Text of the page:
In retrospect, it shouldn’t be surprising that The Afghan Whigs and their 1993 masterpiece, Gentlemen, remain on the fringes of discussion regarding the defining bands and albums of their ’90s heyday. As a group, they were categorically out of step with every element of that scene. If clothes make the band, then the GQ Whigs couldn’t have done more to segregate themselves than don sports coats, button-downs, and loafers amid the eyefuls of flannel, denim, and Doc Martens. While their contemporaries dealt in distortion, sludge, and teen apathy, the Whigs were more apt to integrate R&B, funk, and full-grown obsession into their songs. And I’d confidently wager against finding another ‘90s guitar band who ended an alt rock album with a soul cover followed by a closing-credits instrumental. At the time, the sophistication of their threads, themes, and fusion of sounds made them the equivalent of four guys wearing tuxes to a kegger. The irony, of course, is that the fellas in tuxes spun that sophistication into a darker, grimier, filthier reality than most of their grunge counterparts ever managed to.
Gentlemen has long been known as frontman Greg Dulli’s self-medicated breakup album. But “breakup album” in the Blood on the Tracks sense registers as far too tame a label. Where Bob Dylan calmly reflected, “We had a falling out like lovers often will,” Dulli, on Gentlemen’s title track, hellhoundishly growls, “We dragged it out so long this time/ Started to make each other sick.” Gentlemen’s blood runs Tarantino red, and its tracks riddle every inch of both arms. This record is where dark and seductive meet obsessed and manipulative — as if the lush, red blanket spread across thick, green grass on the cover of Congregation, the Whigs’ previous record, has been pulled away with a magician’s voila to reveal a patch of scorched earth. From opening track “If I Were Going” — a patient passageway into Dulli’s tormented headspace — we get the album’s recurring thesis: “It’s in our heart, it’s in our heads/ It’s in our love, baby, it’s in our bed.” What’s gone down is all-encompassing, poisoning everything. There’s no off switch here, no escape, no respite. Just endless time to agonize as Dulli picks at his raw, open wounds.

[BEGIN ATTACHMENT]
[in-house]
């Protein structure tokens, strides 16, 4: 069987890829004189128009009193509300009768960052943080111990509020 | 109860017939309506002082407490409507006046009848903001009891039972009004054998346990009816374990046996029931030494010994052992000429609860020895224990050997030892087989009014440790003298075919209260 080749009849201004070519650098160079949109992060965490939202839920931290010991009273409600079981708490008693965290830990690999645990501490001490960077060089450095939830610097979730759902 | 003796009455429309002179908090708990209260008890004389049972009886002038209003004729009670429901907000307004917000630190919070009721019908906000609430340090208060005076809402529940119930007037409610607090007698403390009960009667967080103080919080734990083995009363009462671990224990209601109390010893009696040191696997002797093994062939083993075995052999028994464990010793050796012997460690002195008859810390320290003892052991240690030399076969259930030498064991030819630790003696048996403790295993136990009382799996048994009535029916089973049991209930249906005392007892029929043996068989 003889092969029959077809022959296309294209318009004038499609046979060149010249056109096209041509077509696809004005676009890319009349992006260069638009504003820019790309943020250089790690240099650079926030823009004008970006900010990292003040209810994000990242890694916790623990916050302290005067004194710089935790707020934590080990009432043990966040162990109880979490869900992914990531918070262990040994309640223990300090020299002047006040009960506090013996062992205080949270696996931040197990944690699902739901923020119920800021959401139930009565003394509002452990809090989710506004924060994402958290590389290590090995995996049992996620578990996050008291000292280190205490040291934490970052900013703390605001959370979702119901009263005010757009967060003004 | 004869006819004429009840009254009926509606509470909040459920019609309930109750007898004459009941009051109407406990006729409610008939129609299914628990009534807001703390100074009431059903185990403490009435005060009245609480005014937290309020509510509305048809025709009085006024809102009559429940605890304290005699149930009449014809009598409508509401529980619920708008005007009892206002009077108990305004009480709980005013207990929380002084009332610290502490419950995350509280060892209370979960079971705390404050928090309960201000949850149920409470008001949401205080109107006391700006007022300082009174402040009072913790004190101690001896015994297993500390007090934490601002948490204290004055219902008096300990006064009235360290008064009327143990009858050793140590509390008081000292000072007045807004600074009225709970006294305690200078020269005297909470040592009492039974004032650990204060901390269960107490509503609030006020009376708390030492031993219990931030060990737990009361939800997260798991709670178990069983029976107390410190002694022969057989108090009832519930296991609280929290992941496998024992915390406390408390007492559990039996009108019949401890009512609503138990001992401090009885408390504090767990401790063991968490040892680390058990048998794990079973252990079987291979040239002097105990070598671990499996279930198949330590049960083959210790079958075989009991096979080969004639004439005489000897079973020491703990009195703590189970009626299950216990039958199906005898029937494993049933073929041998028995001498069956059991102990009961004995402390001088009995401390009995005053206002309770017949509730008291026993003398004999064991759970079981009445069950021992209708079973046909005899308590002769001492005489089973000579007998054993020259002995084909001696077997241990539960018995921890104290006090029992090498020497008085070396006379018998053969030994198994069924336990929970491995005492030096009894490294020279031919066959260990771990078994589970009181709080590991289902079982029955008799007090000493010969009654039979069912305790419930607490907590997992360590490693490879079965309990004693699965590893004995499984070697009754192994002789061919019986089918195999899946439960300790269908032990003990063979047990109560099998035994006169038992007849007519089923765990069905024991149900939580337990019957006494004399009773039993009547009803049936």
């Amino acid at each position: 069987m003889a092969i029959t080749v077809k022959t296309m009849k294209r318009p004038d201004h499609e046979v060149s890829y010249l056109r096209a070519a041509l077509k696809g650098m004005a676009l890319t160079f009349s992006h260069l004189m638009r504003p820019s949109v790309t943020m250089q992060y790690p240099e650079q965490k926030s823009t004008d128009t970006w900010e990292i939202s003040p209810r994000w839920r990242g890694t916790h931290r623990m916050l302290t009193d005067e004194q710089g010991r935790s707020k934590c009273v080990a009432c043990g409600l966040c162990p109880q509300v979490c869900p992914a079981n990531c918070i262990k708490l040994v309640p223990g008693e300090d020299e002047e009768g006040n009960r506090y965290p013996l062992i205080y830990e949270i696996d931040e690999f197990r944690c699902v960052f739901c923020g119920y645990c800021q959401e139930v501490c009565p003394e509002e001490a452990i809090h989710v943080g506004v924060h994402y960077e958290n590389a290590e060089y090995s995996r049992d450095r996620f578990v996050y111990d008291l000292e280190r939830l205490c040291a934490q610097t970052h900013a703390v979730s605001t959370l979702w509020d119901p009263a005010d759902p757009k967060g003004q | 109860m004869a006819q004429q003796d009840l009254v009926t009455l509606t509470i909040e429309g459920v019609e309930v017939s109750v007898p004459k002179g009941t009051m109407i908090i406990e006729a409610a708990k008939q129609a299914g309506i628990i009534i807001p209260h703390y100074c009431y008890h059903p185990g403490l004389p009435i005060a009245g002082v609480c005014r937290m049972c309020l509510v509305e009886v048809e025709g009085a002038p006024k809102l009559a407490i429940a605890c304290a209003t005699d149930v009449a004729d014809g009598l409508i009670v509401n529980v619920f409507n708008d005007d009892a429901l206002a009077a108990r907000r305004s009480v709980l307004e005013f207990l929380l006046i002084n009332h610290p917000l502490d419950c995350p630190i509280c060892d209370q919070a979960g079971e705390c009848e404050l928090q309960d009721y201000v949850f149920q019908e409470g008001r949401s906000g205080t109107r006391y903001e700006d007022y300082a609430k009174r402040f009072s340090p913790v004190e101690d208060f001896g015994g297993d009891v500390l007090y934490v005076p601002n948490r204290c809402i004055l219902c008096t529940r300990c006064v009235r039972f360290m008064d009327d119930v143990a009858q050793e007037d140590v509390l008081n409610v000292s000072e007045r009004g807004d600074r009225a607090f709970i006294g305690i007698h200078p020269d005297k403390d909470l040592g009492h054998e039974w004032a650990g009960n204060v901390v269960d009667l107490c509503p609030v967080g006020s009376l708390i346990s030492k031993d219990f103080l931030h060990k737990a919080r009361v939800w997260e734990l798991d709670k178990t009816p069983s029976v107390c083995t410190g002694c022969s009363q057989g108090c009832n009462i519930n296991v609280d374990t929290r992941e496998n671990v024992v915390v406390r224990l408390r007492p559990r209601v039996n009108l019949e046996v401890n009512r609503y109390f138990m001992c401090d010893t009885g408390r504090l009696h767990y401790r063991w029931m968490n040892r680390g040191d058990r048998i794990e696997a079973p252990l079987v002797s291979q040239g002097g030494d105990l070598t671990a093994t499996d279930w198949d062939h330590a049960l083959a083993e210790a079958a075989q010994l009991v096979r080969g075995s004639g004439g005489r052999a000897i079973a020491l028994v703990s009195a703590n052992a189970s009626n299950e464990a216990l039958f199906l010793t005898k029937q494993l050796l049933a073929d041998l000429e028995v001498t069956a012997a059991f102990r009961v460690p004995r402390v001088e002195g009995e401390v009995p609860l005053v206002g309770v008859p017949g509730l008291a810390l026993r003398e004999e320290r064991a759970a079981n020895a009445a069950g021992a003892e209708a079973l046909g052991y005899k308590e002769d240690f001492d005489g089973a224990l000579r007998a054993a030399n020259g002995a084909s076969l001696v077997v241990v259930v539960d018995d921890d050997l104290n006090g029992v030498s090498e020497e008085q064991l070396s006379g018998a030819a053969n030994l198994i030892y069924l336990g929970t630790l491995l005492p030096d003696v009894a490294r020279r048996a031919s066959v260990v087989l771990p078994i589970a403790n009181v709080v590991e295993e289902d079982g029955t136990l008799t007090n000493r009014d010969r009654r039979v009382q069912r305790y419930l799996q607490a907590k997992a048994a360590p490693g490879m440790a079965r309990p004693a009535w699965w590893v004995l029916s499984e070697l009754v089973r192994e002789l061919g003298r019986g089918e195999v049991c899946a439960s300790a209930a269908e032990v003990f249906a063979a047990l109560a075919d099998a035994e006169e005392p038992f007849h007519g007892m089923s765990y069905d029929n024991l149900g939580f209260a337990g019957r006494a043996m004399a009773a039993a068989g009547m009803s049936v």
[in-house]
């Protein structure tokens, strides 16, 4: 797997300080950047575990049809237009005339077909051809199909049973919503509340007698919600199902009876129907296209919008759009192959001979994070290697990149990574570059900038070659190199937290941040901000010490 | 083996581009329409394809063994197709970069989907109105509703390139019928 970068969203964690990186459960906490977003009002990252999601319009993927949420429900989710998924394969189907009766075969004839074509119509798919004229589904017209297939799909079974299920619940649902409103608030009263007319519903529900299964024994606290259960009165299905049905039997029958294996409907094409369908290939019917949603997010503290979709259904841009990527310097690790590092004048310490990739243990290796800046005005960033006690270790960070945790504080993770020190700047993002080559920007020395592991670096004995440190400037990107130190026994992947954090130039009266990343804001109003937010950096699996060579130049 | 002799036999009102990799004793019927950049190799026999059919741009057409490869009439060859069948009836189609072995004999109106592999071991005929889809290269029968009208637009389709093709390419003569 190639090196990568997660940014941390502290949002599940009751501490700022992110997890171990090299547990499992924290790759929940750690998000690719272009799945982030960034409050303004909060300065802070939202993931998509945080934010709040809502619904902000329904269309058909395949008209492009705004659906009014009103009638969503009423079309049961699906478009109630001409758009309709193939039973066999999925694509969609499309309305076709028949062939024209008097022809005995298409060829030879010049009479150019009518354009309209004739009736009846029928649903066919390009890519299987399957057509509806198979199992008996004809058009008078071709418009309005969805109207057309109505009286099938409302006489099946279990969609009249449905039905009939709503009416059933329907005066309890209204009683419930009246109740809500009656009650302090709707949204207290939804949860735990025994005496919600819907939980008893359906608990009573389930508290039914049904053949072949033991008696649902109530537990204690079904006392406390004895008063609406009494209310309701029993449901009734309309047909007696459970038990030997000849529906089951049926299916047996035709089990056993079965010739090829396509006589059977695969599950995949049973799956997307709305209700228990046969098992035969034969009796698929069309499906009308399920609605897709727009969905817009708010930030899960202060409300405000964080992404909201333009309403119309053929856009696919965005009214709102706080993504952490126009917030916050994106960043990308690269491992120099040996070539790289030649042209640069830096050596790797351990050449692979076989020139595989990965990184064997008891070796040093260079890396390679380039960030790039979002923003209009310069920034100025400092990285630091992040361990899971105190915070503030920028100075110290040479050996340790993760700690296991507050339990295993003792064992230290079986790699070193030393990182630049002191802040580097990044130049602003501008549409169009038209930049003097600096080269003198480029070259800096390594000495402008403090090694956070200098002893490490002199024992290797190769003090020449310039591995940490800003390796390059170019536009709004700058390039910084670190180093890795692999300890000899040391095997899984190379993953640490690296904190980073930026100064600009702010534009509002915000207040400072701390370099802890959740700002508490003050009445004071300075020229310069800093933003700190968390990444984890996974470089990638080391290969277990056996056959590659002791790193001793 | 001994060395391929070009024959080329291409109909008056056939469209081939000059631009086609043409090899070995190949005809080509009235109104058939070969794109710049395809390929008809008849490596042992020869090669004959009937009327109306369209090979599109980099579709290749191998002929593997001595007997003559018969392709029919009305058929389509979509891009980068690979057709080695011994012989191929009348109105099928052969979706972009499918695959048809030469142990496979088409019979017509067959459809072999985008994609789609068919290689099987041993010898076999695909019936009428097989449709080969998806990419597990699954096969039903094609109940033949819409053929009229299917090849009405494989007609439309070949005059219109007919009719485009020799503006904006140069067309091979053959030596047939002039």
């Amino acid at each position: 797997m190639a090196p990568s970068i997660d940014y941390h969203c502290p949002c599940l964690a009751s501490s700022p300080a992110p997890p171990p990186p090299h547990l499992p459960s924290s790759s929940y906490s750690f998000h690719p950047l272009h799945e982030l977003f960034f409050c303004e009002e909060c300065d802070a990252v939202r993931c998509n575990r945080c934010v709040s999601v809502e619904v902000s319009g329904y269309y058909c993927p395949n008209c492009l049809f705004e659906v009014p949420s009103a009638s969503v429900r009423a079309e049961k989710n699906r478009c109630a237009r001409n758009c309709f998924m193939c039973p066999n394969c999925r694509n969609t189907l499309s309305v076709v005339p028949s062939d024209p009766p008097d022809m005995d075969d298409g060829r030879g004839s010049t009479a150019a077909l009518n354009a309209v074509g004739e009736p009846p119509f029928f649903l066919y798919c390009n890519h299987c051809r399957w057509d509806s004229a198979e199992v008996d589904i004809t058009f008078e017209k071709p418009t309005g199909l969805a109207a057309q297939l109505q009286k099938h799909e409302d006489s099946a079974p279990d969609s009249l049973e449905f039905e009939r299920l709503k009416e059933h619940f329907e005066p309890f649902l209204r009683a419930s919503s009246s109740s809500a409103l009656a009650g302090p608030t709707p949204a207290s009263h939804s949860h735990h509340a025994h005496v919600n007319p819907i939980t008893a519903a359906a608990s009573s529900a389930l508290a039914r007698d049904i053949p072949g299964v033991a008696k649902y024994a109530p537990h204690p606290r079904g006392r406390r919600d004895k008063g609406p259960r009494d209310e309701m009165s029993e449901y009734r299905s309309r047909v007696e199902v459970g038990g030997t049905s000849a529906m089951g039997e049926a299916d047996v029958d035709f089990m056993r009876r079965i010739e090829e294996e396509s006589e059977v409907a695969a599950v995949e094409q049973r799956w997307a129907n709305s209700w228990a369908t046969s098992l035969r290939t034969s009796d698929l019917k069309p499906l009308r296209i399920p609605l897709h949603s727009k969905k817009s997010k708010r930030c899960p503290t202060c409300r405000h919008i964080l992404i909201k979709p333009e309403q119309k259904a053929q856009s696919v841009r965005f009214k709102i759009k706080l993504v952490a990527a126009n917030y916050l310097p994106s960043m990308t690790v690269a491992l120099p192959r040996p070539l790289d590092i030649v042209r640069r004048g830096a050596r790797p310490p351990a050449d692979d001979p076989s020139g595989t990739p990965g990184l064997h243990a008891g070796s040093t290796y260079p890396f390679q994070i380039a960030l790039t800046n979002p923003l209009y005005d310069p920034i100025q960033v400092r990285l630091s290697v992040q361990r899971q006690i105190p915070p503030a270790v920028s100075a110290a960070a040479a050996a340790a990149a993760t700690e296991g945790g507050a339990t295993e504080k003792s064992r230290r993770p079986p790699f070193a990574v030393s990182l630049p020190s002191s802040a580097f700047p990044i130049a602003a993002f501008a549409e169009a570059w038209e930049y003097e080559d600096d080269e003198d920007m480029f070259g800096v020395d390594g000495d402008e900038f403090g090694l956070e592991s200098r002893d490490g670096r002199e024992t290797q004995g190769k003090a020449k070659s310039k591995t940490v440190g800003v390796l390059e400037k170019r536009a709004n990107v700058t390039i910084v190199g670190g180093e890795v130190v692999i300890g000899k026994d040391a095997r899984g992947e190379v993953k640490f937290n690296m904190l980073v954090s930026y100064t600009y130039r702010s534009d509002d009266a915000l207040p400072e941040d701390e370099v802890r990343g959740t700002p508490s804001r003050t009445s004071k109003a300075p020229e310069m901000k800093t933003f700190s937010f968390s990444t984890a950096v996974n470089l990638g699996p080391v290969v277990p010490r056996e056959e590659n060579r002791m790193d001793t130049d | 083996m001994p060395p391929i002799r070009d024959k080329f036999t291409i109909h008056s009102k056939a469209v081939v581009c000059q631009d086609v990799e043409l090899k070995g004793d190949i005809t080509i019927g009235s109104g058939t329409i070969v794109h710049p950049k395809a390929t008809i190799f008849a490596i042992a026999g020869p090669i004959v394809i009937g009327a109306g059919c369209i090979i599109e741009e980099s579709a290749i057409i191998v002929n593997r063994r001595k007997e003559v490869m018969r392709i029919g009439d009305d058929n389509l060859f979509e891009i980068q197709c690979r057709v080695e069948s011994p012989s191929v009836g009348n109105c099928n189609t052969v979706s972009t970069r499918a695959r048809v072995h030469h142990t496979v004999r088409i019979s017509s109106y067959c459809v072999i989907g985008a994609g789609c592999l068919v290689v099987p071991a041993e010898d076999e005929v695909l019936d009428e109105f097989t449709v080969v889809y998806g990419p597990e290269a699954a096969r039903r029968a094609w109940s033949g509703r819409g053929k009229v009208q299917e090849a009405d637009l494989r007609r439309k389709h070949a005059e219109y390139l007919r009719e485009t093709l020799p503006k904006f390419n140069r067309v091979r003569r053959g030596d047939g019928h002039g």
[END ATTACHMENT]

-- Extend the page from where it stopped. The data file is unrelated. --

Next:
The opening stretch of Gentlemen once again brands the Whigs as outsiders. The self-deprecation and whining of the early ‘90s are eschewed in favor of merciless and brutally insightful self-analysis. After all, primal as Dulli’s shouting is on “Gentlemen”, the words he’s recklessly bellowing into the night are “Understand, do you understand?” On “Be Sweet”, more provocative than the blunt and unsolicited admission of “I got a dick for a brain” are Dulli’s awareness of his relationship M.O. (“Now I’m OK, but in time I’ll find I’m stuck/ ‘Cause she wants to love, and I still want to fuck”) and manner of suffering while coolly handling a toxic situation (“Now that I’m ashamed/ It burns, but the weight is off/ Now that you’re out of the way/ I turn, and I can walk”). It goes back to that word: sophistication. Wounded as he is on Gentlemen, Dulli is honest enough to self-identify as both the culprit and victim in this relationship, and, if need be, he’s ready to play the part of assassin, his metaphorical crosshairs aimed at ending this mess once and for all.